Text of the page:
Much to my delight and my mother’s equally obvious consternation, Dad brought home an empty bee hive from the community garden where a talented volunteer carpenter works his magic building them a couple of times a week. That was nearly two months ago. Now, following the introduction of a brood hive, the hive buzzes with activity from sunrise to sunset.
My favourite thing about the bees is the way they carry the pollen… it’s just too cool! Little bags of white, yellow and orange hang off their back legs as they enter the hive, navigating their way through the traffic – reminds me of council road works gone mad (which they usually have)!
They have also taken to using the glass that encloses that section of the balcony as a runway of sorts: they fly from the hive to the bottom of the glass, climb up until they reach the top and then take off (this also manages to keep them off the neighbour’s walkway, not two metres below). As a result of the bees having appropriated this piece of infrastructure, it is decorated with thin rivers of brown and gold. It’s become a source of entertainment and wonder for all of us here so we’ve learnt not to worry about such minor blemishes on the aesthetic features. Our dog has also learnt to avoid them… unfortunately, she had to learn the hard way.
The first night we got them, I experienced my first bee sting. In the panic of being stung, I hopped around like an idiot and screamed like a little girl… I must say, I’m not too proud to admit it. That first one got me in the back of my neck and the second came when I was hanging out the washing one morning and I stepped on one of the bees littering the balcony floor. That time though I was a little more cool about it and calmly removed the sting from my foot, leaving the screaming to my panic merchant mother. Apparently it’s important to flick or scrape the sting out rather than grab and pull, as the latter acts to send more of the toxin in.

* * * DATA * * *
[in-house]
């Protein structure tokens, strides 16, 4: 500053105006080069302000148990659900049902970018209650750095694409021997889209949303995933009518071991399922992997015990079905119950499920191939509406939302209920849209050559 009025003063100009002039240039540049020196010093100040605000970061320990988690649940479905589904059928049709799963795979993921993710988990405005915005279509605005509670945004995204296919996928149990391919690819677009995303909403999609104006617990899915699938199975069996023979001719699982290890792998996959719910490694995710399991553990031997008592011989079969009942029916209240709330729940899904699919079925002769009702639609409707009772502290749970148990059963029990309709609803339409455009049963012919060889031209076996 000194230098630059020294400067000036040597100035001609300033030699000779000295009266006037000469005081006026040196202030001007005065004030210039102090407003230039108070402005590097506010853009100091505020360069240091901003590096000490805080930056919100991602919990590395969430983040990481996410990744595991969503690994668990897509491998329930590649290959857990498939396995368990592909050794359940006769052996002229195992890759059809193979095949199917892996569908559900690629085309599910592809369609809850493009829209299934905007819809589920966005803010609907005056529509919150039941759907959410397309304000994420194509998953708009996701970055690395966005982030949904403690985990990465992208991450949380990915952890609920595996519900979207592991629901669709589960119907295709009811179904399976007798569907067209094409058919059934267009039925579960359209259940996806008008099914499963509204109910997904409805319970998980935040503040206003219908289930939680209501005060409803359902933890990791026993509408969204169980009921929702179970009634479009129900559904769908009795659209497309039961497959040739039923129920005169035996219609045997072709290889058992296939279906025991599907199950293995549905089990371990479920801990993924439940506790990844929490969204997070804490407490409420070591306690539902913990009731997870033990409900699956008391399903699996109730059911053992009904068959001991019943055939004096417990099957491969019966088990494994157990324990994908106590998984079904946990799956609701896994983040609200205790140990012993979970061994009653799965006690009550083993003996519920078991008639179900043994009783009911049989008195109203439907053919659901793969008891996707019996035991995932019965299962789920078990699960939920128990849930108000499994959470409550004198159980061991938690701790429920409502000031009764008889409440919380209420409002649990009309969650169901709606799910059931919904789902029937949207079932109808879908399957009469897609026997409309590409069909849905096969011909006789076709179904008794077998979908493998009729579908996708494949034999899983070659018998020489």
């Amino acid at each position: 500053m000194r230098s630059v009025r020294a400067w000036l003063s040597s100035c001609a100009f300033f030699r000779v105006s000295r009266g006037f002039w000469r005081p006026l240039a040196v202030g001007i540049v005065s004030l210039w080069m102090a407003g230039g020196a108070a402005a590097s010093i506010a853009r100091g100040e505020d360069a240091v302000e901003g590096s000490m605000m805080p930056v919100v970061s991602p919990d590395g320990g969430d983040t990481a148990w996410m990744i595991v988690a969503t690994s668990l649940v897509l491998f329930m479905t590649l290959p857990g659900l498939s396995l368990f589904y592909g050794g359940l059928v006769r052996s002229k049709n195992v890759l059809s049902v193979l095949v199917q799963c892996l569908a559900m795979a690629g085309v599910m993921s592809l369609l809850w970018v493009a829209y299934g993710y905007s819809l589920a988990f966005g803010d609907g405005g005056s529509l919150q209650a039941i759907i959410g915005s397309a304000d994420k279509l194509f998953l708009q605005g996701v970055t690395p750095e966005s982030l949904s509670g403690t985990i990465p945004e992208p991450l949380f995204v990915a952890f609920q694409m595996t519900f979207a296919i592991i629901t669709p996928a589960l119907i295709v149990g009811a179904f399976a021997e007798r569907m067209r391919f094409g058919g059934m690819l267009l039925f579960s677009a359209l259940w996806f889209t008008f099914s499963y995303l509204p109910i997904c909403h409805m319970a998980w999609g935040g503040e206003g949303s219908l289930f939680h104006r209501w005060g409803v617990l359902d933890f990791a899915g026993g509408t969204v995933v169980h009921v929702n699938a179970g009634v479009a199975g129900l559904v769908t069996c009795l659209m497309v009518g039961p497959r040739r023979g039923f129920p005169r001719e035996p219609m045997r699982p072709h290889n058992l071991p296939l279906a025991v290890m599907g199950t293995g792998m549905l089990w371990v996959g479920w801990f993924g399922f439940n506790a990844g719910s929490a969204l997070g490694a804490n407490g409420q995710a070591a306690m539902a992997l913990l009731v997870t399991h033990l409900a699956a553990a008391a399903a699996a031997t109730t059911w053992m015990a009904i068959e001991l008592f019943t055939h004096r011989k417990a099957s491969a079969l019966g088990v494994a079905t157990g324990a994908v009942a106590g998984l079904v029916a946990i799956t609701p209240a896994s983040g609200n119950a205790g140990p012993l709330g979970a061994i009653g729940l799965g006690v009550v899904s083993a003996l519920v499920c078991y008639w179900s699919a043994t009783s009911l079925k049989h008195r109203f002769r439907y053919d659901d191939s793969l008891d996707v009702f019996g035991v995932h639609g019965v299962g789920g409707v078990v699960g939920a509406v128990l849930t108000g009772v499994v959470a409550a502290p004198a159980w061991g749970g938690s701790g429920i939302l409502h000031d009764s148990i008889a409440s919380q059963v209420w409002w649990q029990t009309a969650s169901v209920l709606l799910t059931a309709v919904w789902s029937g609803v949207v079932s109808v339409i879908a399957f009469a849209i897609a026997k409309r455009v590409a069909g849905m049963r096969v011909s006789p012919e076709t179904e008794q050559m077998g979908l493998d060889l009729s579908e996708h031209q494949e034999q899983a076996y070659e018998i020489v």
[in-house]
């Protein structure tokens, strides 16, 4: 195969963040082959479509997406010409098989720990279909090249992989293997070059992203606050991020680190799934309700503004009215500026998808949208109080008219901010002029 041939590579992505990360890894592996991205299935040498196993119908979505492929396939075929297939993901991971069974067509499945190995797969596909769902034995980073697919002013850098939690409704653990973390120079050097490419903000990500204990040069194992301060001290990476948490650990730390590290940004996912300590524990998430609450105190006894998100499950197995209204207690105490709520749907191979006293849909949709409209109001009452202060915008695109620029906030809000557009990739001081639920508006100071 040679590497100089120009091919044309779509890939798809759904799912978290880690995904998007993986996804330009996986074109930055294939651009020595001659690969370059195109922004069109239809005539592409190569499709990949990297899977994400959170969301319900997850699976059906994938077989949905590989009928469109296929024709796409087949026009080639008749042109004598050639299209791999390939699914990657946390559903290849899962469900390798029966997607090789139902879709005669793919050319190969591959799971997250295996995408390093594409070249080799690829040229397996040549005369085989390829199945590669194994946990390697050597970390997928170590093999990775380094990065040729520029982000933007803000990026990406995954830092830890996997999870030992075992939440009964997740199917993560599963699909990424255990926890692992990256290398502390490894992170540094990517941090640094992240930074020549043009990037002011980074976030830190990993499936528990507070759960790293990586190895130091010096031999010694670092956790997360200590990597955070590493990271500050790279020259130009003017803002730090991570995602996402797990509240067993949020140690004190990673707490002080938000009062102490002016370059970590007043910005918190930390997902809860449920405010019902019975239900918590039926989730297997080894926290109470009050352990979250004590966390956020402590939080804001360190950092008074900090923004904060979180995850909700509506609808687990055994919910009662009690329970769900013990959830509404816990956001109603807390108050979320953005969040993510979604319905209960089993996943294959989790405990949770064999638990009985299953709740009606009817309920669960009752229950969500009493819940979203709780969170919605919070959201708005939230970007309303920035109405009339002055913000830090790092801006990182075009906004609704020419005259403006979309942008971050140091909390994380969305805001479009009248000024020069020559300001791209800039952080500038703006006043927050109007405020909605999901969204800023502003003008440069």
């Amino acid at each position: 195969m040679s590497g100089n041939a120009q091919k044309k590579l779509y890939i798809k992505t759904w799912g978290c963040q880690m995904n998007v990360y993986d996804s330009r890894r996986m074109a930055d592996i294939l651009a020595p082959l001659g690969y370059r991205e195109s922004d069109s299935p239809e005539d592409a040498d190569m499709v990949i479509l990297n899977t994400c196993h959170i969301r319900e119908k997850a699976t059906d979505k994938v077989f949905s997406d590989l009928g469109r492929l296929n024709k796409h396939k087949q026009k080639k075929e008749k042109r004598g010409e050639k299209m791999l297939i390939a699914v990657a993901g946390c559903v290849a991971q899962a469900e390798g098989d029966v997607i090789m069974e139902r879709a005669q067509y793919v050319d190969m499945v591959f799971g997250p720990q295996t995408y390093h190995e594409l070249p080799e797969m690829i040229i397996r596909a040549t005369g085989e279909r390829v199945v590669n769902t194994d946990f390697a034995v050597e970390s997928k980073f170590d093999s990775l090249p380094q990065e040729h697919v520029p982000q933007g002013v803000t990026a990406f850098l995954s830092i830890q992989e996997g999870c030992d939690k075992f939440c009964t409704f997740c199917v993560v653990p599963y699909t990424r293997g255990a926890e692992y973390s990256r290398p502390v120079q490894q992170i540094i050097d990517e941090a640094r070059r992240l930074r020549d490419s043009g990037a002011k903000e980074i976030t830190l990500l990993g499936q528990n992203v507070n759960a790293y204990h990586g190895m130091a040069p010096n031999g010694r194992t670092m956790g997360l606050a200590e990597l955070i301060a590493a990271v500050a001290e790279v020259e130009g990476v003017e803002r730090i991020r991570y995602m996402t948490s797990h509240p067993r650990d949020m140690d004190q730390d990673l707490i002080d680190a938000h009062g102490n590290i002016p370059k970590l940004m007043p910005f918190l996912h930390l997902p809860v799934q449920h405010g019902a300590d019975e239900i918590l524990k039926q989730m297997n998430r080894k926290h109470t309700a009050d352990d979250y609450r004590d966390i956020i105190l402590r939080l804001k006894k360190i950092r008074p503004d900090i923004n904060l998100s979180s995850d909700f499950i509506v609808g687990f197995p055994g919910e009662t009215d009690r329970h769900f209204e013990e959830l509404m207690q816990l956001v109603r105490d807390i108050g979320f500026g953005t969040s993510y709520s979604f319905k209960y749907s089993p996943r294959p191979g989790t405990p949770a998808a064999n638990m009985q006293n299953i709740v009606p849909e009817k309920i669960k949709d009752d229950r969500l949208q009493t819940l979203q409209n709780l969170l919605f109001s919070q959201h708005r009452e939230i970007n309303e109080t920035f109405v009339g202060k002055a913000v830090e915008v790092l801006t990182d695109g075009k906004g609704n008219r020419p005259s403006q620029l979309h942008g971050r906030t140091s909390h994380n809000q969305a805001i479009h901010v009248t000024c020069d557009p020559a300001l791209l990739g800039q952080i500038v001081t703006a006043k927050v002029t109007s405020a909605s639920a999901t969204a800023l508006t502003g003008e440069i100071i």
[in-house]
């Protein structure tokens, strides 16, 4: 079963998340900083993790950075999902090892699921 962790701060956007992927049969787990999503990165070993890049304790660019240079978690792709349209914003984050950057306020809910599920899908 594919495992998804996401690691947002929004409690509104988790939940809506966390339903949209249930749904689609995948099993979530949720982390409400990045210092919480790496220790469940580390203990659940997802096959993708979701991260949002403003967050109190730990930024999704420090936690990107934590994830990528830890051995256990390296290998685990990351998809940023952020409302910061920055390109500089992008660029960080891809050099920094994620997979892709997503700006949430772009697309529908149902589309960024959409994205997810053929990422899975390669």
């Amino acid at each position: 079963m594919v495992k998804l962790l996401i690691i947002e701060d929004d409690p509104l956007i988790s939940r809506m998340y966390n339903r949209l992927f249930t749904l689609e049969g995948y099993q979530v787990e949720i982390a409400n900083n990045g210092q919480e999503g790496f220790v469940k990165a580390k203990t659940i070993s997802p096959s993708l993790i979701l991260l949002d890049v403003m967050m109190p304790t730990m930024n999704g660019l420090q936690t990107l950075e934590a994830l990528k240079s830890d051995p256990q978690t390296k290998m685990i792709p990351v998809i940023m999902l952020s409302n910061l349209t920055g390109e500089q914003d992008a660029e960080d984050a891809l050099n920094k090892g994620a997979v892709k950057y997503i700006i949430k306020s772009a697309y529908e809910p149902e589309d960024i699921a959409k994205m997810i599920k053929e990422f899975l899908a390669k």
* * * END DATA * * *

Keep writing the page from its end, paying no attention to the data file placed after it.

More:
Another thing I never noticed about bees was the way they age. They also do so visibly, becoming progressively more grey. Here’s a crotchety old grandma worker, on her last legs, crawling alongside one of the young'uns:
With 1500 bees hatching every day and with each of these bees having a lifespan of approximately 6 weeks, it’s not too hard to imagine what our balcony looks like on most mornings. As long as you don’t step on them though, you should be right.
Another fun fact: pollen tastes awesome. One of the bees died on her way to the hive one day while Dad and I were observing. Curiosity led us to picking the pollen off her back legs and popping it in our mouths. Yum-o! It’s different to the stuff you get in the health food shops in that it doesn’t have any of the bees’ goodies injected into it. That version – the ‘super food’ – is called bee cake. I’m yet to try some straight bee cake but by extracting honey by crushing up the comb as we do, there is always some bee cake within it.
Speaking of honeyextraction, we opened up the hive to have a look this weekend just gone and managed to scavenge a fair bit of comb from it. I still find it fascinating and terribly exciting that honey from different areas has a distinctive taste. The bees at home make a sickly sweet, nearly so sweet it hurts, honey which is so different to the mellow liquid that comes out of the garden. It’s still not bad though and I’m not going to complain. Better than store-bought rubbish any day!
That’s enough rambling from me. A couple more days of winter semester and I can give myself over to the oblivion of lazy-day sleep-ins, reading feel-good fiction and watching reruns of Doctor Who. My next project is to convince the carpenter at the garden to help me make a TARDIS bookshelf… check out this design I found on tumblr!